While under your bike’s fuel tank, you should also pull out the spark plugs and check them. Spark plugs have a long life — a good set can last a few years — but they are a good indicator of your bike’s health. Learn to read spark plugs; if you think they are on their way out, replace them. Like the air filter, a healthy set of spark plugs will keep your bike’s engine firing clean and consistently, so you don’t feel like you’re riding a lawn mover.
4 Controls And Cables
Remember, kiddos, WD-40 is your best friend. Start by spraying down all the control units with WD-40 to clean and degrease them, especially if your bike has taken regular showers in the rain. WD-40 is a contact cleaner and rust remover, so it is terrific at fixing minor issues with the controls. Then, check and adjust the clutch and accelerator free play. It’s an easy process that takes five minutes but can make your bike’s clutch feel and throttle response much crispier. Skip this step if you have ride by wire.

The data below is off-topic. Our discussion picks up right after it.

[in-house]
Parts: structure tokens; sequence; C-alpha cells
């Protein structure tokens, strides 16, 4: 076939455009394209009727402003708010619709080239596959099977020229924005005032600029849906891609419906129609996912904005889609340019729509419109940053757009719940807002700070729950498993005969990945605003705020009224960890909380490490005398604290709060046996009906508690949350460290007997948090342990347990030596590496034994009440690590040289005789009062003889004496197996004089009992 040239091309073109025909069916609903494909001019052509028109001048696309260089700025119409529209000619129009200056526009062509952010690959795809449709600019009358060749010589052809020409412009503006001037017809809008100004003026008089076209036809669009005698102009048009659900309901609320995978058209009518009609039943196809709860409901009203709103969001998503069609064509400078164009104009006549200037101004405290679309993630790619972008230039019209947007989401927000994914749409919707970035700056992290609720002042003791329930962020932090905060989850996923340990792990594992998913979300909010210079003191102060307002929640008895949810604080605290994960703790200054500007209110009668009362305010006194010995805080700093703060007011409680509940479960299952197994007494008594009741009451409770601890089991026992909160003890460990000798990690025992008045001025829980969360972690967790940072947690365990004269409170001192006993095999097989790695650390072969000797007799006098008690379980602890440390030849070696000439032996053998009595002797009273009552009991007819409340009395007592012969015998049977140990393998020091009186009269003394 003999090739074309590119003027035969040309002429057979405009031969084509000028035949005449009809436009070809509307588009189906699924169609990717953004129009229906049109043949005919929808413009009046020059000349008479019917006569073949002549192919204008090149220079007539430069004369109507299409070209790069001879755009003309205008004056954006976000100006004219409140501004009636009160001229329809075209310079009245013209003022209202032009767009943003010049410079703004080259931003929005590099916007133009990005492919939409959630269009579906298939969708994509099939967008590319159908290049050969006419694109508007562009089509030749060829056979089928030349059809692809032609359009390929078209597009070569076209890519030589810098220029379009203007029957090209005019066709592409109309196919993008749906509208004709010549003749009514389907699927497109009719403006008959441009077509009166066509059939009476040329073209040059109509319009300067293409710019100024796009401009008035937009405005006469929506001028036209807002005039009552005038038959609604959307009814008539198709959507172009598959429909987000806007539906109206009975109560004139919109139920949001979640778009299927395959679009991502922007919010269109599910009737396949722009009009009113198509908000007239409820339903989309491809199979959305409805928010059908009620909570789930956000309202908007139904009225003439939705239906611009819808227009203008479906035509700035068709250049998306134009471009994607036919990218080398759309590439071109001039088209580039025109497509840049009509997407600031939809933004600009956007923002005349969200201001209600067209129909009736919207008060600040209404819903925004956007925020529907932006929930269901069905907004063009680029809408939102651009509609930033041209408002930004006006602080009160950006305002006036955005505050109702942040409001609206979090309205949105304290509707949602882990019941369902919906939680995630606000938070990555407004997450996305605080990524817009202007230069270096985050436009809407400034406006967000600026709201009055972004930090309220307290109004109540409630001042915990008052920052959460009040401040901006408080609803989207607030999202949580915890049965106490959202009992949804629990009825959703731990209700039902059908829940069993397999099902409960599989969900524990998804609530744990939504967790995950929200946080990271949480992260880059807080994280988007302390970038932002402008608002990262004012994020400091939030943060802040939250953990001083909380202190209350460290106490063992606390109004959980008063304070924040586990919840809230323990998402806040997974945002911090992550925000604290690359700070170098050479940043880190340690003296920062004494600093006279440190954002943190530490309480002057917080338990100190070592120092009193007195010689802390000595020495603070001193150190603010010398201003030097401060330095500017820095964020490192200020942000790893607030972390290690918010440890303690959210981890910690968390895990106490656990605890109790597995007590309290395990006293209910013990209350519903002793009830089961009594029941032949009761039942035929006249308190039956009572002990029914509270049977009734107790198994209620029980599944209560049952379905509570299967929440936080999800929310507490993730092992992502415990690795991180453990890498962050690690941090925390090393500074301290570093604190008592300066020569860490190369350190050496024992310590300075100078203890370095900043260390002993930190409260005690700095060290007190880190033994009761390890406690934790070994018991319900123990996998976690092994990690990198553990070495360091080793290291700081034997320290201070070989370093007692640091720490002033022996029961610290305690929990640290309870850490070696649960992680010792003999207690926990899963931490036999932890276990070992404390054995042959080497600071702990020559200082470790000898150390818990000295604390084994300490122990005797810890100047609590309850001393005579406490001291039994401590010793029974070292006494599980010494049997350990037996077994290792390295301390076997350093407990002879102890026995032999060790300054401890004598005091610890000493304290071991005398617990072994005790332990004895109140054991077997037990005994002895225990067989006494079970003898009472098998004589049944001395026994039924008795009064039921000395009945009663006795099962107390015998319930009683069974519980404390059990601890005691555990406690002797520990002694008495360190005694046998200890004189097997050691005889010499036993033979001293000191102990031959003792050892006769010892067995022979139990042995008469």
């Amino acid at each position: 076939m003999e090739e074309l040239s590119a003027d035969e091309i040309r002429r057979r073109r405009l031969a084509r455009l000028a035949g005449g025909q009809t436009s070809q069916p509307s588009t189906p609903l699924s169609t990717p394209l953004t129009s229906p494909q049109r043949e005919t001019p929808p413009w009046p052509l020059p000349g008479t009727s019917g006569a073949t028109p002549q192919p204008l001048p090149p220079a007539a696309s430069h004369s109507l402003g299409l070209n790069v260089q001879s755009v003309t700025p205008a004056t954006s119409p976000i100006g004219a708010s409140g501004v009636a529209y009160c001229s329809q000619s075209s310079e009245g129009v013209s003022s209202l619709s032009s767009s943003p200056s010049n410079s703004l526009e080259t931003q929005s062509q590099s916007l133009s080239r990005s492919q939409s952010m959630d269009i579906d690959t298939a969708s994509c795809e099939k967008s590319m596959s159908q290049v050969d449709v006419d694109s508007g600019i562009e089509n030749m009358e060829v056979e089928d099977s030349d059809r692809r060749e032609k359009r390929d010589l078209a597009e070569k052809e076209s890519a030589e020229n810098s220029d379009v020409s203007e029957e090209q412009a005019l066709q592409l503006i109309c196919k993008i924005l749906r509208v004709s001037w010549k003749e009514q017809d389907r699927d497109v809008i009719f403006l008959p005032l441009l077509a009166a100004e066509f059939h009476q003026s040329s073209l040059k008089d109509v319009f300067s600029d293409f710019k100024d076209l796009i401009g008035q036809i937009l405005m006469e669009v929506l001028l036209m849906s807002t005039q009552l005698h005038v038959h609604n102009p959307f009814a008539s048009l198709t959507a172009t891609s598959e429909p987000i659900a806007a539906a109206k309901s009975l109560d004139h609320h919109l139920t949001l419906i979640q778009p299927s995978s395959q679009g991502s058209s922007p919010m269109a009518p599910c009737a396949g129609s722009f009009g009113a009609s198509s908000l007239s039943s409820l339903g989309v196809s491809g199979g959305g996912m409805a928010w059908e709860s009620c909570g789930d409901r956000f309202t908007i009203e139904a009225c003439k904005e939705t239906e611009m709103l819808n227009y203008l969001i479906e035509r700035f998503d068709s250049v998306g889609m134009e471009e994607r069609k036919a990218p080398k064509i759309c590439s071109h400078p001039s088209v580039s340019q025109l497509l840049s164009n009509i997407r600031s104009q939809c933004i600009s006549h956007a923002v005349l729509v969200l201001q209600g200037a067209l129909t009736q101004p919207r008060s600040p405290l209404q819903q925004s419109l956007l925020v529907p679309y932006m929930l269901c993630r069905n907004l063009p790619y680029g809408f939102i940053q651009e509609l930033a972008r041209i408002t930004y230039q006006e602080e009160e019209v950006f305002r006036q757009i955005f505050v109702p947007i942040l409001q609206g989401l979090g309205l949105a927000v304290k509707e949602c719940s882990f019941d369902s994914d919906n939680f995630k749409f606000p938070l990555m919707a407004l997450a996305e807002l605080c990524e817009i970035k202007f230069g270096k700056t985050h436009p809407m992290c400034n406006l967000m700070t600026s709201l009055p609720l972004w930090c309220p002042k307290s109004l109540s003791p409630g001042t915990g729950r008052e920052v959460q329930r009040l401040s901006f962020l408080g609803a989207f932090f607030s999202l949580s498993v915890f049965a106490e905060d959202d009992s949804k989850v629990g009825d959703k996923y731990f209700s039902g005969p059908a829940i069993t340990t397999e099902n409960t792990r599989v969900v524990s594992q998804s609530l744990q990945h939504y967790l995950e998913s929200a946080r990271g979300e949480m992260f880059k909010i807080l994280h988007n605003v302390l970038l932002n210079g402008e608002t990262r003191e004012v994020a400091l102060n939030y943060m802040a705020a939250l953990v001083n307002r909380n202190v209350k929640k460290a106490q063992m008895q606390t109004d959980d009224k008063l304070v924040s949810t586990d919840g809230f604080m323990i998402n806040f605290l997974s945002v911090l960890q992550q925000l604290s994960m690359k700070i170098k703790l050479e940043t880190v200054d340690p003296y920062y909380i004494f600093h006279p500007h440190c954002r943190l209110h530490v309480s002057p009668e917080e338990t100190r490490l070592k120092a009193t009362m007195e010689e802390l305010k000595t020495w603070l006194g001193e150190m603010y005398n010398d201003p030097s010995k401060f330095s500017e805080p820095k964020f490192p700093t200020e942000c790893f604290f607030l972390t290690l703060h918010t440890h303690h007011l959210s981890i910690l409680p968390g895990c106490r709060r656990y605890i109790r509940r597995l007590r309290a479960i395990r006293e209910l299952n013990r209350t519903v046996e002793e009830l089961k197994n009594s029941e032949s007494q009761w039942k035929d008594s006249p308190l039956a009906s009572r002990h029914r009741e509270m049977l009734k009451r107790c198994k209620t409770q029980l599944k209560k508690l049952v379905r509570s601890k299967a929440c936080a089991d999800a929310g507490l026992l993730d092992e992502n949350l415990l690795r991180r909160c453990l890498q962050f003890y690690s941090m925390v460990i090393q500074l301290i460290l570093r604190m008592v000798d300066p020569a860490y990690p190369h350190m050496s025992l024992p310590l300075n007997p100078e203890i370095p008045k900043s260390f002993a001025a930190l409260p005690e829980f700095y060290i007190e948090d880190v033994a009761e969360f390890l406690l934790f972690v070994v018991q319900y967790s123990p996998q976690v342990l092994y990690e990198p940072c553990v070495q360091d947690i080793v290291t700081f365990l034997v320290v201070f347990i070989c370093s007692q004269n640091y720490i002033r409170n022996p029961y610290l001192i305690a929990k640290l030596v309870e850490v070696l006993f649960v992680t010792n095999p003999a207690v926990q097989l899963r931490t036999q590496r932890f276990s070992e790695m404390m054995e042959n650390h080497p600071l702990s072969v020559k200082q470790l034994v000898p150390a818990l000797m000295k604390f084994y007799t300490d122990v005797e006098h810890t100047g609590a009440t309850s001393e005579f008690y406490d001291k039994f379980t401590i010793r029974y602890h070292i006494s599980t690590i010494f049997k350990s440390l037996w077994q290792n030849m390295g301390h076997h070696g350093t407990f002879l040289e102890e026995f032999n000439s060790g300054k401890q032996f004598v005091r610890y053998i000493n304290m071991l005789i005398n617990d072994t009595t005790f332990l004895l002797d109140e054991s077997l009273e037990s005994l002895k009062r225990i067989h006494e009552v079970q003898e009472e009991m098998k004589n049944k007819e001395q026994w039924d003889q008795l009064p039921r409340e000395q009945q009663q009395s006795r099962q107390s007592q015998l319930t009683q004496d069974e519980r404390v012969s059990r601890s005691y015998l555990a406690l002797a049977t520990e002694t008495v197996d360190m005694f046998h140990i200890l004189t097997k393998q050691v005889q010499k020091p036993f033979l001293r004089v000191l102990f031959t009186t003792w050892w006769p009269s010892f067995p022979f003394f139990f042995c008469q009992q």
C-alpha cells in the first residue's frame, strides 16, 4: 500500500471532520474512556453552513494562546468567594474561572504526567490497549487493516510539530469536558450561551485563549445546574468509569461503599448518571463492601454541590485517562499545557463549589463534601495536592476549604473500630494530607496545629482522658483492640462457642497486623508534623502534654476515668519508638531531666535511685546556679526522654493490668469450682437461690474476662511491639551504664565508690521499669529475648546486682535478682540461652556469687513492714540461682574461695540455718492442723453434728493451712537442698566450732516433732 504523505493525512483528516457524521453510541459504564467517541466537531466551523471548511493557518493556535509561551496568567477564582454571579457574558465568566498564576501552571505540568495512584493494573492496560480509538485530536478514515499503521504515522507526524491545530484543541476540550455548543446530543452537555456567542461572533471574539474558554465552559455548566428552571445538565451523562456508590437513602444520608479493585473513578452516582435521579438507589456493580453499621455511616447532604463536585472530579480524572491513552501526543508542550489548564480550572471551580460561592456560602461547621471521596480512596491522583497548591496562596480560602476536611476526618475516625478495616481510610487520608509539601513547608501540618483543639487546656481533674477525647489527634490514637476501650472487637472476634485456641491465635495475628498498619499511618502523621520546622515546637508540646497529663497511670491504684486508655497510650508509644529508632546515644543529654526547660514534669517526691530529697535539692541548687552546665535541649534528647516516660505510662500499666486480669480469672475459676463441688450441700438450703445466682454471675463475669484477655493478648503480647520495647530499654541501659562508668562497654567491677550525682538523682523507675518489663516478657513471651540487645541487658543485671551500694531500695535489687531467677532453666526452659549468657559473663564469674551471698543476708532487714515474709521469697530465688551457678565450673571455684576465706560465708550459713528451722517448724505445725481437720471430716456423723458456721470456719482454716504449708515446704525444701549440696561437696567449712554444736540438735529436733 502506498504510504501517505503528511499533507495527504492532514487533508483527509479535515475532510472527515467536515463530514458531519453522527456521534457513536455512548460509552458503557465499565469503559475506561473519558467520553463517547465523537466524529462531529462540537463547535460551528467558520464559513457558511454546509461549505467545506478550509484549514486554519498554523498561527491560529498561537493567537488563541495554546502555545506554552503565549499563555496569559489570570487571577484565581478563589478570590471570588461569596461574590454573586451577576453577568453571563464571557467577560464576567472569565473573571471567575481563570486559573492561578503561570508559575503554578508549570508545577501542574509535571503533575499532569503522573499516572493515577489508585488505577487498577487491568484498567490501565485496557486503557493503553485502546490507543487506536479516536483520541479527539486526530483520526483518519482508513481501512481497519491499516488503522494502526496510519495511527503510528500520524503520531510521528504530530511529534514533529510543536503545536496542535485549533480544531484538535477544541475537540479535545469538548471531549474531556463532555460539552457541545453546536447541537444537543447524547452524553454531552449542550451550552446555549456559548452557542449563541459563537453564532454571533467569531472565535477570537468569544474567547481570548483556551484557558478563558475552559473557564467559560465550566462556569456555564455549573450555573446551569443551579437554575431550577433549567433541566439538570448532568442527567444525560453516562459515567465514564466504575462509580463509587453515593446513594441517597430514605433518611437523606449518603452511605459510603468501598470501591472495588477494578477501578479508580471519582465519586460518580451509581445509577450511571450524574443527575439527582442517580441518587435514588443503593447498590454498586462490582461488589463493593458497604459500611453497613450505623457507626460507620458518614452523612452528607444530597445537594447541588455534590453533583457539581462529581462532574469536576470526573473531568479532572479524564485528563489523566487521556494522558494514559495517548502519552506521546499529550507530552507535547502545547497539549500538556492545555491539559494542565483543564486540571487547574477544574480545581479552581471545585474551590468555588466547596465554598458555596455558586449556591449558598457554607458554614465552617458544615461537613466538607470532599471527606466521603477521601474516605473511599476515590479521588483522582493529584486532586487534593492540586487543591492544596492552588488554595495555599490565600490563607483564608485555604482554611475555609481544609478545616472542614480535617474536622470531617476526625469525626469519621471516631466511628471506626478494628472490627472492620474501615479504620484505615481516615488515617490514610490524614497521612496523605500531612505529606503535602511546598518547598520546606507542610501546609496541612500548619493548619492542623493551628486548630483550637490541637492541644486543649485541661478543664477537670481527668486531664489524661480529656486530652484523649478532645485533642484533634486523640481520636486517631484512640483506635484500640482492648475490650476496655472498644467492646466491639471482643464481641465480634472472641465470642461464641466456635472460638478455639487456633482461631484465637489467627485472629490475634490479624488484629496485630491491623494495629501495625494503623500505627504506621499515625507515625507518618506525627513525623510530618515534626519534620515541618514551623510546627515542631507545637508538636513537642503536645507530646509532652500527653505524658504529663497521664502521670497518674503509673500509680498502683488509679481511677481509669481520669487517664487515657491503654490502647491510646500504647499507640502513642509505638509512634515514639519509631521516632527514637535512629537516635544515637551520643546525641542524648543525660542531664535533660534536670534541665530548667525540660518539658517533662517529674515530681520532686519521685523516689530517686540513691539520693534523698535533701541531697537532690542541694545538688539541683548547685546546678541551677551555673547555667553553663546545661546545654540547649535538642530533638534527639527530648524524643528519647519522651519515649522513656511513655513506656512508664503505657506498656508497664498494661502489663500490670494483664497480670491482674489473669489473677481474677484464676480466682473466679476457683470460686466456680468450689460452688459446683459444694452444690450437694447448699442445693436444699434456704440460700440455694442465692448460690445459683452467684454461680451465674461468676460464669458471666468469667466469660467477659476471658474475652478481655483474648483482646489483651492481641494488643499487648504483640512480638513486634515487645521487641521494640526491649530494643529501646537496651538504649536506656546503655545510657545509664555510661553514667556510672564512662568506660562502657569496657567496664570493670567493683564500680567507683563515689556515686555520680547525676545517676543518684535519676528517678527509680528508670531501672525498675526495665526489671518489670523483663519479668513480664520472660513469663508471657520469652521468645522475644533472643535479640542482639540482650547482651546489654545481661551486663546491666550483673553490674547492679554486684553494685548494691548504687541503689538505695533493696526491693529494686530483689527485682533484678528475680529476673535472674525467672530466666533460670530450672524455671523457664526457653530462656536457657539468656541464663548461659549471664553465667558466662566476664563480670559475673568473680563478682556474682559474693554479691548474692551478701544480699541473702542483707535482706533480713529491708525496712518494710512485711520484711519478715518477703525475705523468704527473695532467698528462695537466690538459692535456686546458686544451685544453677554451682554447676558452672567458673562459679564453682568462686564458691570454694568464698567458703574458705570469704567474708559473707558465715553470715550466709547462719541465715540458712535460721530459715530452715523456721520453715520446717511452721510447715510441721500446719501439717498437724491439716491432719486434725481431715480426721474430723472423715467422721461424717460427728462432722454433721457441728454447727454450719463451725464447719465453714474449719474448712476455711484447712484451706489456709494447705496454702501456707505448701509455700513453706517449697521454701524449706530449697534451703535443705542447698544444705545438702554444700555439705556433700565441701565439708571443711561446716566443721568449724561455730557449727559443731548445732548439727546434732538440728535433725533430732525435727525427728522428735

3 Brake Line And Calipers
Your motorcycle’s brakes are the most critical component of the bike — they stop you from turning into graffiti on the road. So, service them as often as you change your bike’s engine oil. Start by removing the calipers, inspecting the brake pads, and cleaning the calipers with a brake cleaner and a stiff brush — do not use anything other than brake cleaners!
Once the calipers are clean and brake pads are reinstalled, move to the reservoir. The brake fluid level should be between min and mix markings and look fresh. If it looks cloudy or old, bleed the entire brake line with new brake fluid. It’s a time-consuming process, but its benefits are unparalleled — it will save your life, and you may even find the process therapeutic.
2 Engine Oil